Table 1: Unimodal benchmark functions.
Table 2: Multimodal benchmark functions.
Table 3: CEC 2014 benchmark functions.

Six metaheuristic optimization algorithms are utilized in this section as a comparison with the proposed algorithm, including the basic LAPO, squirrel search algorithm (SSA) [28], Jaya [59], improved big bang-big crunch algorithm (IBB-BC) [60], opposition-based differential evolution algorithm (ODE1) [61], and ant lion optimizer (ALO) [20]. The population size and the maximal iteration number are set to be 50 and 1000, respectively. The same set of initial random populations is used to evaluate different algorithms. The error value, defined as f(x) − Fmin, is recorded for the solution x, where f(x) is the optimal fitness value of the function calculated by the algorithms. The widely used parametric settings of all algorithms are listed in Table 4. Each algorithm is applied on the test functions in 10 independent runs. The average and standard deviation of the error values over all independent runs is calculated. Meanwhile, all algorithms are compared in terms of convergence behavior with different curves (Figures 16). In addition, the effectiveness of each strategy is tested.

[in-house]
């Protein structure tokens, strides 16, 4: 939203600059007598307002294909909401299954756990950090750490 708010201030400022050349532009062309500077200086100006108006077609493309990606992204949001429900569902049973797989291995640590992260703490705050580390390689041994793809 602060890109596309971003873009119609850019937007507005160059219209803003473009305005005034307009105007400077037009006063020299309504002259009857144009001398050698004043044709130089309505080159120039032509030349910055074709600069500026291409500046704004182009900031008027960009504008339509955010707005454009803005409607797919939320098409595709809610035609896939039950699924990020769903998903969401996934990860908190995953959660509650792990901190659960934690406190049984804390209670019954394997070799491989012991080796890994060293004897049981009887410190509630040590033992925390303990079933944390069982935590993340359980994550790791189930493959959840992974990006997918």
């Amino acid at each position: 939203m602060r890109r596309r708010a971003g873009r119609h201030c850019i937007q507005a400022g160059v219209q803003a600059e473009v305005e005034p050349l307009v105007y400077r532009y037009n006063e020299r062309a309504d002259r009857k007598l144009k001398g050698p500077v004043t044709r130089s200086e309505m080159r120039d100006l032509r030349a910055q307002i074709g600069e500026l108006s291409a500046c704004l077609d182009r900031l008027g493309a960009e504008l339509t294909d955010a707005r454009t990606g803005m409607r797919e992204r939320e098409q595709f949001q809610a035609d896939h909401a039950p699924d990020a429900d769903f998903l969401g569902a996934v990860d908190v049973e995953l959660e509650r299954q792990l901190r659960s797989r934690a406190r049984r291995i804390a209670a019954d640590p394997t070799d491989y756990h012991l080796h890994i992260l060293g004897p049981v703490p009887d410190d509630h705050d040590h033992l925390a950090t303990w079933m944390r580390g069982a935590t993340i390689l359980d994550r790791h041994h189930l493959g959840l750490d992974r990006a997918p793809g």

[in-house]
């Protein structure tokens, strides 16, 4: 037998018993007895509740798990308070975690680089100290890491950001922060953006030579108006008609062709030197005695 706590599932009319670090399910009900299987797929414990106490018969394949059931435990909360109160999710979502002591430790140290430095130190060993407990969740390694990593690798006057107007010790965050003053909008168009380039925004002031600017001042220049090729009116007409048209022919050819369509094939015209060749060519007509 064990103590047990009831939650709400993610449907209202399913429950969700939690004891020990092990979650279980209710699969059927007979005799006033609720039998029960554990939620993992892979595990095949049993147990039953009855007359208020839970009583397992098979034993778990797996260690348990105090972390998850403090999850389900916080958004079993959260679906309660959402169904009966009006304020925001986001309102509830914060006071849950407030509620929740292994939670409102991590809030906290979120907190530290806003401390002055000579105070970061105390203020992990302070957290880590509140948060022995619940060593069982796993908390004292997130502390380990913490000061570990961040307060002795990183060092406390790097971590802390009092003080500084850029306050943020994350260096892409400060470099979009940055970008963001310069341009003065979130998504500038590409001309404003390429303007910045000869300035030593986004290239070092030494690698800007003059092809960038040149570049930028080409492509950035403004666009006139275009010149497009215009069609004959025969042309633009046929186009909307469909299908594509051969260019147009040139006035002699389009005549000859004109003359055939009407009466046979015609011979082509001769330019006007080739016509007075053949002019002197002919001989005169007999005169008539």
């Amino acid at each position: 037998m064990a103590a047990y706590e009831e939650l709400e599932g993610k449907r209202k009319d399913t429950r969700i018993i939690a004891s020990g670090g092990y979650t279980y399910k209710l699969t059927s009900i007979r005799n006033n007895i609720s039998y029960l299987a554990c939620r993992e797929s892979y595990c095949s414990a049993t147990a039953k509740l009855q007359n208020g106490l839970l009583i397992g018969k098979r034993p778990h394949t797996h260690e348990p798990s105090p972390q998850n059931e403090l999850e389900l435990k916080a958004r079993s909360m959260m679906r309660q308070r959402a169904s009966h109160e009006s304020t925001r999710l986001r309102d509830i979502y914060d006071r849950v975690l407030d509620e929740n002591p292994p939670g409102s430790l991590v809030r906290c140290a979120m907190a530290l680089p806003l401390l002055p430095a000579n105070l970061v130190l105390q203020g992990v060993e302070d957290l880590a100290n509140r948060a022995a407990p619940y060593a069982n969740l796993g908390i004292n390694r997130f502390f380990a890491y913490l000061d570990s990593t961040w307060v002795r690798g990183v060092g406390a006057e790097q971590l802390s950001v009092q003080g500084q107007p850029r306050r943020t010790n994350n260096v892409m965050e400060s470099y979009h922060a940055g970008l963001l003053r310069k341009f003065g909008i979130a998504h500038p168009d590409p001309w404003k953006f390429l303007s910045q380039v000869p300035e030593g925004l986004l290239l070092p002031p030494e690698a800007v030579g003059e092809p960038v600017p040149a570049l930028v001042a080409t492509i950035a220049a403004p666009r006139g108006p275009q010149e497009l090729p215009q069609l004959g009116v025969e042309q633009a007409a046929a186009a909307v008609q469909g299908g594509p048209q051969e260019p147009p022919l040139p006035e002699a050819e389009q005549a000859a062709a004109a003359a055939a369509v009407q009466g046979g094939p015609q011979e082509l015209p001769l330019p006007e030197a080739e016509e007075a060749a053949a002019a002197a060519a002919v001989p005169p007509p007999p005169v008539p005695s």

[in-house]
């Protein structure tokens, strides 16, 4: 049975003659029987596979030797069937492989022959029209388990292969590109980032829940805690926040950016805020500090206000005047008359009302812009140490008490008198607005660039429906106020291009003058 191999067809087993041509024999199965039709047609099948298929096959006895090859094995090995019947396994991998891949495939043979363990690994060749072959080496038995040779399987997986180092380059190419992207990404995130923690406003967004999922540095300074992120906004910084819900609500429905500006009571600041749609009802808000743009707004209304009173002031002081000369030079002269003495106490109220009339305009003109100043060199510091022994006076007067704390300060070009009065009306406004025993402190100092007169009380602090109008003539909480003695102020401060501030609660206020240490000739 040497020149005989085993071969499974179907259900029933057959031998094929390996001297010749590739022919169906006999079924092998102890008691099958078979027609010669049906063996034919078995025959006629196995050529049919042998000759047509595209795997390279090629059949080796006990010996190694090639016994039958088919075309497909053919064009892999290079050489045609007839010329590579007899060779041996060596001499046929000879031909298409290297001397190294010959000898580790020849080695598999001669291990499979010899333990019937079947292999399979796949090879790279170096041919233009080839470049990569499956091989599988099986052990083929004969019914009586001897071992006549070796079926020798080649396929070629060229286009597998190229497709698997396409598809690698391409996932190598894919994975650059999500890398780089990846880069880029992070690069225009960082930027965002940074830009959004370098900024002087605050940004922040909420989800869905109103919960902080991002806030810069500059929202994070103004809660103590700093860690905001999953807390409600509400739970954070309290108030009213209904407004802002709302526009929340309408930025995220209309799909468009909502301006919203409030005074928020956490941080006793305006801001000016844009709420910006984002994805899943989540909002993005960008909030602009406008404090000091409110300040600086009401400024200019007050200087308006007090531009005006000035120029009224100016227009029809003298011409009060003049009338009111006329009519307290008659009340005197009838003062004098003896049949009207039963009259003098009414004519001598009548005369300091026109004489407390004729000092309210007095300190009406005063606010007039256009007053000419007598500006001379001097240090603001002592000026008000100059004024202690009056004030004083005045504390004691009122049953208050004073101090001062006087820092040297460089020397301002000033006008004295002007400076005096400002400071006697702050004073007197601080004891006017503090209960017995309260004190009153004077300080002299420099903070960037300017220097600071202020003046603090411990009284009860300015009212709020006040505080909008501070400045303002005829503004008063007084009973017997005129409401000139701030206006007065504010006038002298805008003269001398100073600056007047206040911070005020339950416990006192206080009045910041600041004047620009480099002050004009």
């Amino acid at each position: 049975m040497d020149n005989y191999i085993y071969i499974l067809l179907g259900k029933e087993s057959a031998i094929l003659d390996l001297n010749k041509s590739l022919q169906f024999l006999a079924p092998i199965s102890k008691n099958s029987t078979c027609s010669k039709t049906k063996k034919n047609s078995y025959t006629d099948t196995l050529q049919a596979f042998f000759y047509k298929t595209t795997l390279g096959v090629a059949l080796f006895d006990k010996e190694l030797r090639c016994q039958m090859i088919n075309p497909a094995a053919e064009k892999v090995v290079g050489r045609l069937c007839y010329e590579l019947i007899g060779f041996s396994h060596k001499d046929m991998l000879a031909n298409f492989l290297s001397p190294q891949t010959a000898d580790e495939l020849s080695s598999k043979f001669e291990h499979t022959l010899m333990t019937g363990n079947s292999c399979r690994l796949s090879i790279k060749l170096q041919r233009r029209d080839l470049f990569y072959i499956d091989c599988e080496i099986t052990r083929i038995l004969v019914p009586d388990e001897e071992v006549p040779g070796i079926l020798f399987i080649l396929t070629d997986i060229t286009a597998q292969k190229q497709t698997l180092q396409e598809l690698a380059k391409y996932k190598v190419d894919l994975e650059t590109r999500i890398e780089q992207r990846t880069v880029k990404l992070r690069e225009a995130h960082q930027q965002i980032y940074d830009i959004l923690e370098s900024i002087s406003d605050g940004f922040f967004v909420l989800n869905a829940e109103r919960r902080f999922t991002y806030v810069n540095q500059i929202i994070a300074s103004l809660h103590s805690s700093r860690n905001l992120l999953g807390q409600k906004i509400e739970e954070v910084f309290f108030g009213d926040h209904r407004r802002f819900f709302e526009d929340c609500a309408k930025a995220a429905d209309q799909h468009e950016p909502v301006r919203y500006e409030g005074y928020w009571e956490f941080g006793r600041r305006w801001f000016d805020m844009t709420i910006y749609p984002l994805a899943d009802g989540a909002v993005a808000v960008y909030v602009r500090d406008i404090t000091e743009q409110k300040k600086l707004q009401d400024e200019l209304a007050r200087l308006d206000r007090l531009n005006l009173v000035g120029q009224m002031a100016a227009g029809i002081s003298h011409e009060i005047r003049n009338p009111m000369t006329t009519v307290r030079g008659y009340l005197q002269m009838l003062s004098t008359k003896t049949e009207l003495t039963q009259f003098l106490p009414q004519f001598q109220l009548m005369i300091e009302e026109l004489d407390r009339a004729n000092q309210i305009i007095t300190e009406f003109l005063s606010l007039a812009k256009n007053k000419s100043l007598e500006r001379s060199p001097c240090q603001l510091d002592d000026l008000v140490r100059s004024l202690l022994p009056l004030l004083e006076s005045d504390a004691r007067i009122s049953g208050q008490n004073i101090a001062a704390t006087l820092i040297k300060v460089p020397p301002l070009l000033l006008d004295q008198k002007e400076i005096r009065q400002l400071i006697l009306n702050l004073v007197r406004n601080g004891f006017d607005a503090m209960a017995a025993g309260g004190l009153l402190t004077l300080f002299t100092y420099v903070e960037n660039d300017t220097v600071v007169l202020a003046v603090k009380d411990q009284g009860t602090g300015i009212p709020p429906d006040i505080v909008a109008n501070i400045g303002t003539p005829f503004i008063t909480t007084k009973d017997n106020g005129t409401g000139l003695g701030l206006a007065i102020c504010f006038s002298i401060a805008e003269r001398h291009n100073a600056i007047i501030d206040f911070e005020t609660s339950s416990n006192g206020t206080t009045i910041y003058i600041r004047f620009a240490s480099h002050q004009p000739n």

Table 4: Parameter setting for the involved algorithms.
Figure 1: Average convergence curves for the selected unimodal functions (). (a) F1. (b) F4. (c) F5. (d) F6. (e) F7. (f) F8. (g) F9. (h) F10.
Figure 2: Average convergence curves for the selected unimodal functions (). (a) F1. (b) F4. (c) F5. (d) F6. (e) F7. (f) F8. (g) F9. (h) F10.
Figure 3: Average convergence curves for the selected multimodal functions (). (a) F12. (b) F13. (c) F14. (d) F16. (e) F19. (f) F23.
Figure 4: Average convergence curves for the selected multimodal functions (). (a) F12. (b) F13. (c) F14. (d) F16. (e) F19. (f) F23.